Sixth, I sprinted for the first time. This has nothing to do with running. I would get on Skype with a good friend and we would write as fast as we could for 15 minutes. I couldn't believe how fast I could type when adding in a little friendly competition.

Seventh, have writer friends support. I accounted for my words on both NaNo's site and the Author's Incognito site. I cheered on fellow authors for each word they wrote and danced when they hit the 50,000 mark even if they couldn't see it. Also, texts here and there helped immensely from write friends.

Eighth, some things will have to slide. It's okay. This sometimes meant a frantic cleaning sweep on Sat nights with my kids to be  ready for Sunday. Sometimes it was a pile of dirty dishes next to the sink for a whole day. Sometimes it meant my hubby didn't come home to a cooked meal because we'd opted to make it a mac and cheese/leftover night. I'm a pretty good wife and mom the other 11 months of the year, so I cut myself a little slack for Nov. But my family always had clean clothes. This kept complaints down. Although you may not get a Christmas card this year! ;)

Ninth, trim your nails. Not kidding. Sliding and skittering across the keys impedes word count time and damages your proper typing form adding to your carpal tunnel issues.

Tenth, if I didn't make 50,000 words it would be okay! This one is crucial! The world would keep spinning even if I didn't make it. Life happens, people get sick, travel comes up, as do true tragedies like death in the family, or hurricanes, etc. The words written would still be a great start to a hopefully great book. And besides, how many people who actually get brave enough to sit down and write a novel, complete it? How many do it in <30 days? How many go on to write a second or a third or more? I'm still happy to be counted in a brave group of people.

So cheers to all of you who wrote in November!

Ring on Her Finger is my third novel. (Yes, I know, I still have to complete the second one) Here is the idea for it.

It's been a great week in Las Vegas celebrating college graduation with her friends for Amanda St.Claire. But when she wakes up on the last morning with a terrible hangover she realizes she's also made a horrible mistake. She accidentally married rich playboy Blake Worthington, the one guy she cannot stand and has loathed the past four years. Amanda convinces Blake to get the marriage legally terminated and goes home as if it never happened,  But when Blake gets thrown out of his family and shows up on her doorstep Amanda must admit her mistake to her family. Thrown together for better or worse until the legalities are cleared Amanda must play along until she can escape to her new job as a nurse in Africa. The danger is she just may do the one thing she thought she never would...fall in love with Blake Worthington!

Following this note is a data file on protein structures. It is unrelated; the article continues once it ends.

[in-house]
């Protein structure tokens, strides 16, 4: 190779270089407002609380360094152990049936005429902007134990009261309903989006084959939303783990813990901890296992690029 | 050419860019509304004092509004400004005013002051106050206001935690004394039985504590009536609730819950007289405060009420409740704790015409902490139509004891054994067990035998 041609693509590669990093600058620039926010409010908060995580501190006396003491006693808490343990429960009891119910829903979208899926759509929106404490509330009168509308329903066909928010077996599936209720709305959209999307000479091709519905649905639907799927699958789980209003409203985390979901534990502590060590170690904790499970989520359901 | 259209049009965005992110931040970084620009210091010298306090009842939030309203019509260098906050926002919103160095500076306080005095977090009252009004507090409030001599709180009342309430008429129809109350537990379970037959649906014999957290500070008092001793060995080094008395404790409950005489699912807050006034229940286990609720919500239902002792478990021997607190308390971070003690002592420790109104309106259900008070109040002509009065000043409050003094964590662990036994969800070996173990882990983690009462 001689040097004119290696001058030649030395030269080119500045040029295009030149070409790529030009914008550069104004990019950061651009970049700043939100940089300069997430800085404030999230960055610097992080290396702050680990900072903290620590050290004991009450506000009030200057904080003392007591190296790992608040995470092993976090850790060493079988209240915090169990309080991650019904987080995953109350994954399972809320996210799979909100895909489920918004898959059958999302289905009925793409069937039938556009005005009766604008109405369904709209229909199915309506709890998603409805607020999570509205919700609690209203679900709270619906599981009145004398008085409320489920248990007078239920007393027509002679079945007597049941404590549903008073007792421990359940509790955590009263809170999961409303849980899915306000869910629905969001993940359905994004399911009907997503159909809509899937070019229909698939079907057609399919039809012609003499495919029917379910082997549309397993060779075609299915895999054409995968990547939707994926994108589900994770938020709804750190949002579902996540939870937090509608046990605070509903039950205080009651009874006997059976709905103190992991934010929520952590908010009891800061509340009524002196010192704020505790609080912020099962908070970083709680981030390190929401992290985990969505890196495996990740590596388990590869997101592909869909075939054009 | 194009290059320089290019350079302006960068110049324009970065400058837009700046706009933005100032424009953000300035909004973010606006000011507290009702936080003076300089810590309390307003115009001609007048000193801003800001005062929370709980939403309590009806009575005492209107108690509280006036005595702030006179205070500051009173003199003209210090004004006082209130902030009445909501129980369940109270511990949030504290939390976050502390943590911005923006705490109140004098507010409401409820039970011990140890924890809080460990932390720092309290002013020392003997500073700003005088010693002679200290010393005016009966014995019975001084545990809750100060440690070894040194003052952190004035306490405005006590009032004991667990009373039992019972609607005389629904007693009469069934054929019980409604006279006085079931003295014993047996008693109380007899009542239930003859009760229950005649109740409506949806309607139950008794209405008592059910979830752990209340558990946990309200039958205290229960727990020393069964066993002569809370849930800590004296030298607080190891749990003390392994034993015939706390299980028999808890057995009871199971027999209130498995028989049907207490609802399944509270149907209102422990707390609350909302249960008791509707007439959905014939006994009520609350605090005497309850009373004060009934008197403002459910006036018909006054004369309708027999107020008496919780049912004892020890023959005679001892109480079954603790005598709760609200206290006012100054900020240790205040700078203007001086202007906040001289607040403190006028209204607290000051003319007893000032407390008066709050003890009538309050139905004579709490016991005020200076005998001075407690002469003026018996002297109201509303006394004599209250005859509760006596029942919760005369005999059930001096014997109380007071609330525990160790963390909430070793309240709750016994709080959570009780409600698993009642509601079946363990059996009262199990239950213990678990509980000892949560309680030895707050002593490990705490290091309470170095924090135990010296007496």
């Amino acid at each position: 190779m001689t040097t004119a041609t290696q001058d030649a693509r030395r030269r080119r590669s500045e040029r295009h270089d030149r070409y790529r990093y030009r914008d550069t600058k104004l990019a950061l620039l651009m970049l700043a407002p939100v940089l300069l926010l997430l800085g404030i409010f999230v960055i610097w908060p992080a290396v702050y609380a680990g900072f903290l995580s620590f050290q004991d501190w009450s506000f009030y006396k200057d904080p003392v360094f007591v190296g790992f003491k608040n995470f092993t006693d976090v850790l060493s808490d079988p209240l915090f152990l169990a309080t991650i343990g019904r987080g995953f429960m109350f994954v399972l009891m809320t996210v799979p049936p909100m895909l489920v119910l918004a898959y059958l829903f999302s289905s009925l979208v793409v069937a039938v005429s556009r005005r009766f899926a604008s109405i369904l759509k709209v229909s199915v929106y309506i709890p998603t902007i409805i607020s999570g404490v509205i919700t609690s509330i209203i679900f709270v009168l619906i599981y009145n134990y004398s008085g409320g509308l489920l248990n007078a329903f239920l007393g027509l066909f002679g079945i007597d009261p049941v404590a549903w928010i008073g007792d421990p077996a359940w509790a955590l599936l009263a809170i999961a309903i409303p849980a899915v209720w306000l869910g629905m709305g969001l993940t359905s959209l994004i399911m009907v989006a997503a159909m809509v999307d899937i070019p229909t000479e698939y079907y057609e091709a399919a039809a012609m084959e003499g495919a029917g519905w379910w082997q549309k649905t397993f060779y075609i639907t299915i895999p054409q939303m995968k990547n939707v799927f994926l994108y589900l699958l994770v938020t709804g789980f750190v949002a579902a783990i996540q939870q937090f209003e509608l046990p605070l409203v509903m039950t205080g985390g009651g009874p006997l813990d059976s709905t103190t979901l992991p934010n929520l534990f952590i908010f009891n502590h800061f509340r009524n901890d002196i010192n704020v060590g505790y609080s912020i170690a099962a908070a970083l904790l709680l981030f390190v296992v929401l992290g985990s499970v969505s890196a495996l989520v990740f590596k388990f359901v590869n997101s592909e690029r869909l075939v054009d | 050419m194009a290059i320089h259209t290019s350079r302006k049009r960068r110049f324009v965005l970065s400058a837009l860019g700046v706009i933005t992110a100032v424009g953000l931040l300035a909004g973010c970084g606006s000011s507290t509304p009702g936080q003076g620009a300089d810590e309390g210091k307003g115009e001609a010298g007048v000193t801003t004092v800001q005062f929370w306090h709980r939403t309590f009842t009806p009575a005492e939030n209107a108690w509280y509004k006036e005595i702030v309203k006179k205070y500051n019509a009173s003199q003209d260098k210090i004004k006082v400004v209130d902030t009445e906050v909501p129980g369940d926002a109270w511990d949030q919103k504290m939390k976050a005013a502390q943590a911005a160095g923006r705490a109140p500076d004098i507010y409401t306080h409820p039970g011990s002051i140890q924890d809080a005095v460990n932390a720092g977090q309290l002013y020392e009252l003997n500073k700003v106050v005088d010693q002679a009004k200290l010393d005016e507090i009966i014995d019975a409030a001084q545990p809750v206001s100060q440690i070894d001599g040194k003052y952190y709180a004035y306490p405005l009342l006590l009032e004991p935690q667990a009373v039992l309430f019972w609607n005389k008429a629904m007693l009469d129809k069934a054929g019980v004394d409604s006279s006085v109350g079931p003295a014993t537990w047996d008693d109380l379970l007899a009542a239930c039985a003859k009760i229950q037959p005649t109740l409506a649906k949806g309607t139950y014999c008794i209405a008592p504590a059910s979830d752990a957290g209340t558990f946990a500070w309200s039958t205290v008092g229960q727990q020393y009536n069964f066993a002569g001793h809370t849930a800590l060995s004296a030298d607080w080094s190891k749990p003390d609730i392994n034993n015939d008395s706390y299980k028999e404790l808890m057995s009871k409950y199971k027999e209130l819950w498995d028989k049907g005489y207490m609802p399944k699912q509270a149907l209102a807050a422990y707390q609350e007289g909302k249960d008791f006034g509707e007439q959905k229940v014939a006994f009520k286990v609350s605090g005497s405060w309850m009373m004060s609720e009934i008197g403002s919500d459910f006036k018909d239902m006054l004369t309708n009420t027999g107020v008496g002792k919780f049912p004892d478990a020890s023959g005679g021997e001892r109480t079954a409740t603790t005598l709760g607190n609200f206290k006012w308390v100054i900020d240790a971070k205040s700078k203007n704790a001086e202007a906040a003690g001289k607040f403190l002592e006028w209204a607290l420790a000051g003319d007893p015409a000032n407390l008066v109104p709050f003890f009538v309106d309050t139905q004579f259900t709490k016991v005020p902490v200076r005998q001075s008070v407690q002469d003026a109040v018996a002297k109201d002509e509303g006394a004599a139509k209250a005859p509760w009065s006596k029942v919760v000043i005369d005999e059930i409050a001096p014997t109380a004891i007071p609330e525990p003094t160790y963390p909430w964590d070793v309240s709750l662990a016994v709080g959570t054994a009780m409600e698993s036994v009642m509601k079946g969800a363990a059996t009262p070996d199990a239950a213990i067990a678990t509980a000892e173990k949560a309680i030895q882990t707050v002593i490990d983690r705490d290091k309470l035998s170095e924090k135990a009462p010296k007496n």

Does it sound like something you'd like to read?


  1. As excited I am that you've completed your goal--you still have me thinking about your 2nd book!!! ugh, every now and then it pops up in my brain and I am in agony all day.

  2. Awesome tips for writers--NaNo or not. Congratulations!

    And yes, I like the premise of your 2nd book. I'd want to read it!

  3. Much needed tips for any month & they are so doable! Thanks for sharing. Ring on her Finger does sound like something I'd like to read--very fun twists.

  4. Those are great tips! I like the premise of Ring on Her Finger and it definitely sounds like something I would read, too.